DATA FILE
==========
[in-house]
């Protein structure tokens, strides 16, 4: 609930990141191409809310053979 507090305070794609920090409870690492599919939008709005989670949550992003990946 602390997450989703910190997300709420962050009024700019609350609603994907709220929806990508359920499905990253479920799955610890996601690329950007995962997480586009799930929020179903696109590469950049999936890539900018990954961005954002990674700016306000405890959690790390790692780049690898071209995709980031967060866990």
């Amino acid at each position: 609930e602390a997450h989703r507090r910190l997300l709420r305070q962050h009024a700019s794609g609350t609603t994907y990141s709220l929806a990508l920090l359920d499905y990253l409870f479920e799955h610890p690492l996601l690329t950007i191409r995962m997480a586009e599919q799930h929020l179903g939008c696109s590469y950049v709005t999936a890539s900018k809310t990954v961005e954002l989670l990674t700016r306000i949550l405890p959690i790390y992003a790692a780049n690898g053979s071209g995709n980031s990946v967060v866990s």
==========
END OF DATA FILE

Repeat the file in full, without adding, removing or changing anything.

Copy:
[in-house]
């Protein structure tokens, strides 16, 4: 609930990141191409809310053979 507090305070794609920090409870690492599919939008709005989670949550992003990946 602390997450989703910190997300709420962050009024700019609350609603994907709220929806990508359920499905990253479920799955610890996601690329950007995962997480586009799930929020179903696109590469950049999936890539900018990954961005954002990674700016306000405890959690790390790692780049690898071209995709980031967060866990």
């Amino acid at each position: 609930e602390a997450h989703r507090r910190l997300l709420r305070q962050h009024a700019s794609g609350t609603t994907y990141s709220l929806a990508l920090l359920d499905y990253l409870f479920e799955h610890p690492l996601l690329t950007i191409r995962m997480a586009e599919q799930h929020l179903g939008c696109s590469y950049v709005t999936a890539s900018k809310t990954v961005e954002l989670l990674t700016r306000i949550l405890p959690i790390y992003a790692a780049n690898g053979s071209g995709n980031s990946v967060v866990s």